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3 Steps to Finding a Good Psychiatrist, Psychologist or Therapist

therapyby Steven E. Fox, Ph.D.

Q. What’s the best way to find a psychiatrist?

A. Finding a psychiatrist or psychologist is one part of the equation; finding the right mental-health therapist for you is the equally important second part. Here, I’ll walk you through both sides of the quest.

STEP 1: Ask for Referrals

Looking up “therapist” on the Internet or in the phone book may not lead to the best results. I recommend using one of two approaches: personal or informational.

  • Personal: As therapists, we may underestimate the stigma that can remain about asking around for a good mental-health professional—but this is often a very effective means. Your trusted friend, health-care professional or clergy member may know someone whom they can ensure will be respectful, competent and trustworthy. And your confidant will not judge you for asking.

Irrespective of approach, make sure you get several names, and crosscheck them with people you know, if you're comfortable doing so.

STEP 2: Call the Therapists
People will sometimes wait a long time before making the call, and when they do they’re often met with an answering machine or service. Then, after a frustrating game of phone tag, they may be informed that the therapist has no openings or is only able to meet Sunday morning at 6 a.m. So it’s important to have several names, and it’s the therapists’ responsibility to suggest others if they aren't able to see you. I will routinely offer to go through the provider list on someone’s insurance plan until we’re able to generate a set of workable options. Call, and call soon, because it may take a while to find a therapist.

newsletter-graphicSTEP 3: Visit the Therapist
You need to feel comfortable with the person with whom you’re sharing personal and emotional experiences. The first session should be a collaborative effort, and the therapist should make you feel respected, understood and not judged. He or she should be a good listener and be able to make sense. A term we use to capture these essential characteristics is “accurate empathy.”

During this first session, ask about the therapist’s training, background, experience and specialties. He or she should answer in a professional, non-defensive manner.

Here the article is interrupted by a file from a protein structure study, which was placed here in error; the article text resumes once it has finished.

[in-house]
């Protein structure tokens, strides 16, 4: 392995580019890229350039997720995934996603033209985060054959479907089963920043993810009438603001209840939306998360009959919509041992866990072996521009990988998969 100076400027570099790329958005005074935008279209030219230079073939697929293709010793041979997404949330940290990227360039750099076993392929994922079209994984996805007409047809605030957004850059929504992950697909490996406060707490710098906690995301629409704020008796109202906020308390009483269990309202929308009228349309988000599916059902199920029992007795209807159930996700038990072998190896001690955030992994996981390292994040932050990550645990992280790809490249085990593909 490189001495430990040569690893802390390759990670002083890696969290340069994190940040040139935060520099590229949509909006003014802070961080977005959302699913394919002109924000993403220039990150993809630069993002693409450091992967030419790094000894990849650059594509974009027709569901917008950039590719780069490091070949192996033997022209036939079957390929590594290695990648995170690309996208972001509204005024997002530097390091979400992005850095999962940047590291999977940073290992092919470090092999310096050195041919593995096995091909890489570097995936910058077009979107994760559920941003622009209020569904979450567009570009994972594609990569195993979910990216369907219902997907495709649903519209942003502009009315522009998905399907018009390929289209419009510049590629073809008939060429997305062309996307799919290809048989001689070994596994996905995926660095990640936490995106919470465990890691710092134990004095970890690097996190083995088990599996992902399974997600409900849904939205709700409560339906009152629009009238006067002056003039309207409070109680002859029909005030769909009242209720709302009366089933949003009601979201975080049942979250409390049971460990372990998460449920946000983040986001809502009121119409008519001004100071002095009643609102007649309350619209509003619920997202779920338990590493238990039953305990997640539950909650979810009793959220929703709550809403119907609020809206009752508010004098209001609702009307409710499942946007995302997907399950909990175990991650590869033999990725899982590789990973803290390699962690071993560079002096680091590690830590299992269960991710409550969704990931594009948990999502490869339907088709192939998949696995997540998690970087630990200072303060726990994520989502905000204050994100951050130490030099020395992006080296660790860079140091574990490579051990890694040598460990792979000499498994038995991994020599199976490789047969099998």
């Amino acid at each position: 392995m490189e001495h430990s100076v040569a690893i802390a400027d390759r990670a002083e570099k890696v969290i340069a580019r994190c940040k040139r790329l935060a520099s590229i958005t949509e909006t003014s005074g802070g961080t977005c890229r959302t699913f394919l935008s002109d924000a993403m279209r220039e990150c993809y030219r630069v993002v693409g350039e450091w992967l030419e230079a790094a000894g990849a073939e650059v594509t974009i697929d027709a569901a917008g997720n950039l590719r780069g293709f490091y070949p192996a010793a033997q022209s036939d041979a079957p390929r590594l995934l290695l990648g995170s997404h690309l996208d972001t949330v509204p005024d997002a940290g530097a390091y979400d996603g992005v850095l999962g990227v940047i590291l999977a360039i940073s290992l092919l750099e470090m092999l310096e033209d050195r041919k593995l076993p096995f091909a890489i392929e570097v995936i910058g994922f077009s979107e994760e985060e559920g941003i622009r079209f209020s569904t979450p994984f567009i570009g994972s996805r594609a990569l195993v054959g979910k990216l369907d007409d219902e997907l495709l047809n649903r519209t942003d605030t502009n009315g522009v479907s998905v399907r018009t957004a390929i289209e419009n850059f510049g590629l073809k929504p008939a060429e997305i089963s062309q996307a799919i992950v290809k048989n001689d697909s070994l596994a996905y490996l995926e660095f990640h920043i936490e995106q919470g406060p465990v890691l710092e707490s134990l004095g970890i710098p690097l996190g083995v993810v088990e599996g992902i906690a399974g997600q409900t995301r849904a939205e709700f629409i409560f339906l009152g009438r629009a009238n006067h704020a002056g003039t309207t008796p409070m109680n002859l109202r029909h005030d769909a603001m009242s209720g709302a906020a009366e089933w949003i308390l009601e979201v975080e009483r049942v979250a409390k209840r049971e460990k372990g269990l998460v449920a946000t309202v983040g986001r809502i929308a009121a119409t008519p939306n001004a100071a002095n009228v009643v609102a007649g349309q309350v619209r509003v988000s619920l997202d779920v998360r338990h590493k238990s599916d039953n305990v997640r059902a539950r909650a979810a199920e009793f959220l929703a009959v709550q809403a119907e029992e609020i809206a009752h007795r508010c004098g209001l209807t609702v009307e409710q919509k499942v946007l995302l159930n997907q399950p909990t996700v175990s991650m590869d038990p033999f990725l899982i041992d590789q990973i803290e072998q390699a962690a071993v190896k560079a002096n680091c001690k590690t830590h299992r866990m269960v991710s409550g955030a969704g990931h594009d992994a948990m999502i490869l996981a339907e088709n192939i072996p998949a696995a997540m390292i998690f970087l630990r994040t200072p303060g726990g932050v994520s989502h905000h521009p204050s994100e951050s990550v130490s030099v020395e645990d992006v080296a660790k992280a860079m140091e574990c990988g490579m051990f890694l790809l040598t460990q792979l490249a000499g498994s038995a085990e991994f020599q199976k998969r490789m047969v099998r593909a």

After the session, set up a second appointment if you like, but make sure to take some time to reflect on your experience. If it was positive, that’s great, and it often is, but if there were some parts that were uncomfortable make sure to address them in the second consultation. And if you decide your needs weren’t met, don’t feel locked in.

It’s our job to make the passage from distress to relief a smooth and unfettered journey, and offer you a safe haven where you can and will be heard. When you find a good match, look forward to reaping important benefits for yourself and your family.

With over 20 years of experience, clinical psychologist STEVEN E. FOX, PH.D., counsels patients at Northeast Psychological Associates in Albany, N.Y.

Last updated and/or approved: April 2010. Original article appeared in September/October 2007 former print magazine. Bio current as of September 2007. This article is not meant as individual advice. Please see our disclaimer.


Comments (1)add comment
Calling A Therapist
written by Blog Specialist , August 01, 2011

Picking a good doctor, therapist, or psychiatrist can be hard. There are lots of factors that play into picking a good one that, for obvious reasons, can be difficult. I always suggest people call a psychiatrist and speak with them vaguely before submitting to their services.
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